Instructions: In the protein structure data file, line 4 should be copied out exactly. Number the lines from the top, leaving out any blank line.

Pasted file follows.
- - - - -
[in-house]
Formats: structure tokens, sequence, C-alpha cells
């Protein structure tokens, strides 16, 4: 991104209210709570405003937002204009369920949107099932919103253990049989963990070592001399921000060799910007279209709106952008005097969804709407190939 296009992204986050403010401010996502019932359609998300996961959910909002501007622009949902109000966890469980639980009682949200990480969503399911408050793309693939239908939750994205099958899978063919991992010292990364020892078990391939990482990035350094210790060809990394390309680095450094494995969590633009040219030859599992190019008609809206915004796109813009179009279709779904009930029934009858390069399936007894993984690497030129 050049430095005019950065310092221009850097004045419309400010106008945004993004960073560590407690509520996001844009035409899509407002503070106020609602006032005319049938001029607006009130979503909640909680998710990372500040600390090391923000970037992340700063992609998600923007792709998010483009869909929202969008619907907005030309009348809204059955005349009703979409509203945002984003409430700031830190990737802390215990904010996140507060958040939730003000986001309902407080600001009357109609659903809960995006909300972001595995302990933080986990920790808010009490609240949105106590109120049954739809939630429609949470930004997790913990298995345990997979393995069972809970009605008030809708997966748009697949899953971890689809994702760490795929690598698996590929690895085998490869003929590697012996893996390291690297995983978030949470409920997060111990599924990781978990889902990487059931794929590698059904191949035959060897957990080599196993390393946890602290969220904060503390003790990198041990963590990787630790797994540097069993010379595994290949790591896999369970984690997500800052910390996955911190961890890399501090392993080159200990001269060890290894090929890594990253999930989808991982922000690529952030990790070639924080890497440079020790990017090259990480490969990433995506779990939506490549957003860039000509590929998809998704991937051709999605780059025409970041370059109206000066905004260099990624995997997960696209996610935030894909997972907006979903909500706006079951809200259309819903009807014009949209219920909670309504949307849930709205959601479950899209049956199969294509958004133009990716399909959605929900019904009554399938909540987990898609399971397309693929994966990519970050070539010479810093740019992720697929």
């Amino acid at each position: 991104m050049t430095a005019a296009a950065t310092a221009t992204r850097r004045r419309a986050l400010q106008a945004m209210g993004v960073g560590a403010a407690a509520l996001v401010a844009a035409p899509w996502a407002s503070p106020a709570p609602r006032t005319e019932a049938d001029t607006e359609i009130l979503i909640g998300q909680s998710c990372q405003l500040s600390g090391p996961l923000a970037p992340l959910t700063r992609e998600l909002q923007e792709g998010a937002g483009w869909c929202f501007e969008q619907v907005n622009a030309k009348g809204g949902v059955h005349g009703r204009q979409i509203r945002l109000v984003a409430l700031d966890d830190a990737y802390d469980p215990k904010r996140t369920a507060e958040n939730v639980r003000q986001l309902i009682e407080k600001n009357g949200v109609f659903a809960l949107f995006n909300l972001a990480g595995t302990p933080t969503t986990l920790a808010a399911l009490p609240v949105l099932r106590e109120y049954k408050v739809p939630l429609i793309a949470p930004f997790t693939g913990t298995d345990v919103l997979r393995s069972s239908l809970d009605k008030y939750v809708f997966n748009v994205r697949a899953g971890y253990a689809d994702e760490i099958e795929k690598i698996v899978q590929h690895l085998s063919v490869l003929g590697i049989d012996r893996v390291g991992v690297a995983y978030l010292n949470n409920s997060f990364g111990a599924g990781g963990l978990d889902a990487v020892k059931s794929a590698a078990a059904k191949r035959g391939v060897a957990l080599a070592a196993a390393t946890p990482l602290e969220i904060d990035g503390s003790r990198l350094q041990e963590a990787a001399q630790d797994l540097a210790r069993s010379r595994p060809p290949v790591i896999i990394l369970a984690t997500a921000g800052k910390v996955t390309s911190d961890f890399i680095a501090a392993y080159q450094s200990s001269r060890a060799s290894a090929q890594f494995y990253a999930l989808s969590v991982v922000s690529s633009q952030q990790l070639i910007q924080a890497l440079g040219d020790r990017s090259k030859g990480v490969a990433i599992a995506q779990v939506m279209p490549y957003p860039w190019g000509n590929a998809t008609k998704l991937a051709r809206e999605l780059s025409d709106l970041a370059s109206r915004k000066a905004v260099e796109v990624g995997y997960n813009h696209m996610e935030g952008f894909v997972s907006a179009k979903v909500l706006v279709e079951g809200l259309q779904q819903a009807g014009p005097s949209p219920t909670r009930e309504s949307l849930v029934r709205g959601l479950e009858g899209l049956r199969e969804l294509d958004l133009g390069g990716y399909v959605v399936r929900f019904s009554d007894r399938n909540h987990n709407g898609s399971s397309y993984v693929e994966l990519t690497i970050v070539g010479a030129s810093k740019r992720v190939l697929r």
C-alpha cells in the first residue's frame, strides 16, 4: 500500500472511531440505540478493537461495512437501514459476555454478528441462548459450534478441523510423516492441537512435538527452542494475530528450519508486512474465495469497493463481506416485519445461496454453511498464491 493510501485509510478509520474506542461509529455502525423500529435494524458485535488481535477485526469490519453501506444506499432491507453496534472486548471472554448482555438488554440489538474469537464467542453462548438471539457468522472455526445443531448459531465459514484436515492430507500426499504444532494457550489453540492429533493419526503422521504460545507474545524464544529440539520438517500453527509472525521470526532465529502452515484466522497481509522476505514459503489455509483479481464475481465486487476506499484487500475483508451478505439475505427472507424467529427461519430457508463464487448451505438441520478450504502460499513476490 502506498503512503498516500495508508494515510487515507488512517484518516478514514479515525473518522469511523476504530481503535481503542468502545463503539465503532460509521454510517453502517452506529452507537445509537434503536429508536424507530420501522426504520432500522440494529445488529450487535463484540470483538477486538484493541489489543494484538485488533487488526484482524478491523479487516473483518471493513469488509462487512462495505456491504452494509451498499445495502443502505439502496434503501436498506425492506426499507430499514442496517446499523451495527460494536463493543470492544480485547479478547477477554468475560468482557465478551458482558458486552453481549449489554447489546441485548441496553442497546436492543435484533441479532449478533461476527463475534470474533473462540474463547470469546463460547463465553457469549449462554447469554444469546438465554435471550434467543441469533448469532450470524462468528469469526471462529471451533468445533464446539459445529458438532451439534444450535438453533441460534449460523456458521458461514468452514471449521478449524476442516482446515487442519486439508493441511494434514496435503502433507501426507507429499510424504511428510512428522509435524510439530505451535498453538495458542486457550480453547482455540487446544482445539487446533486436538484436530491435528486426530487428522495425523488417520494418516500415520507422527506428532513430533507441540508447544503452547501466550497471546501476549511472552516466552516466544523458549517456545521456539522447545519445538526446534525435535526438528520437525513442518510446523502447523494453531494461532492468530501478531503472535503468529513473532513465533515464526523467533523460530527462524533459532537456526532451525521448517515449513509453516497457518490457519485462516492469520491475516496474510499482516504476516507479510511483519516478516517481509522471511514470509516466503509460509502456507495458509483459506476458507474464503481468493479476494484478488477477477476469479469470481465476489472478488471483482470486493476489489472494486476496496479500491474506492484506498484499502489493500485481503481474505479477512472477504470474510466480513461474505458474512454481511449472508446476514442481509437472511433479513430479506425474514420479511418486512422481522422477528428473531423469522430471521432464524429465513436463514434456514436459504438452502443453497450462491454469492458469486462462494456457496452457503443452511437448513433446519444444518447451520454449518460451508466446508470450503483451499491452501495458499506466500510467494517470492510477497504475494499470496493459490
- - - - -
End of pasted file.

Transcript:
């Amino acid at each position: 991104m050049t430095a005019a296009a950065t310092a221009t992204r850097r004045r419309a986050l400010q106008a945004m209210g993004v960073g560590a403010a407690a509520l996001v401010a844009a035409p899509w996502a407002s503070p106020a709570p609602r006032t005319e019932a049938d001029t607006e359609i009130l979503i909640g998300q909680s998710c990372q405003l500040s600390g090391p996961l923000a970037p992340l959910t700063r992609e998600l909002q923007e792709g998010a937002g483009w869909c929202f501007e969008q619907v907005n622009a030309k009348g809204g949902v059955h005349g009703r204009q979409i509203r945002l109000v984003a409430l700031d966890d830190a990737y802390d469980p215990k904010r996140t369920a507060e958040n939730v639980r003000q986001l309902i009682e407080k600001n009357g949200v109609f659903a809960l949107f995006n909300l972001a990480g595995t302990p933080t969503t986990l920790a808010a399911l009490p609240v949105l099932r106590e109120y049954k408050v739809p939630l429609i793309a949470p930004f997790t693939g913990t298995d345990v919103l997979r393995s069972s239908l809970d009605k008030y939750v809708f997966n748009v994205r697949a899953g971890y253990a689809d994702e760490i099958e795929k690598i698996v899978q590929h690895l085998s063919v490869l003929g590697i049989d012996r893996v390291g991992v690297a995983y978030l010292n949470n409920s997060f990364g111990a599924g990781g963990l978990d889902a990487v020892k059931s794929a590698a078990a059904k191949r035959g391939v060897a957990l080599a070592a196993a390393t946890p990482l602290e969220i904060d990035g503390s003790r990198l350094q041990e963590a990787a001399q630790d797994l540097a210790r069993s010379r595994p060809p290949v790591i896999i990394l369970a984690t997500a921000g800052k910390v996955t390309s911190d961890f890399i680095a501090a392993y080159q450094s200990s001269r060890a060799s290894a090929q890594f494995y990253a999930l989808s969590v991982v922000s690529s633009q952030q990790l070639i910007q924080a890497l440079g040219d020790r990017s090259k030859g990480v490969a990433i599992a995506q779990v939506m279209p490549y957003p860039w190019g000509n590929a998809t008609k998704l991937a051709r809206e999605l780059s025409d709106l970041a370059s109206r915004k000066a905004v260099e796109v990624g995997y997960n813009h696209m996610e935030g952008f894909v997972s907006a179009k979903v909500l706006v279709e079951g809200l259309q779904q819903a009807g014009p005097s949209p219920t909670r009930e309504s949307l849930v029934r709205g959601l479950e009858g899209l049956r199969e969804l294509d958004l133009g390069g990716y399909v959605v399936r929900f019904s009554d007894r399938n909540h987990n709407g898609s399971s397309y993984v693929e994966l990519t690497i970050v070539g010479a030129s810093k740019r992720v190939l697929r």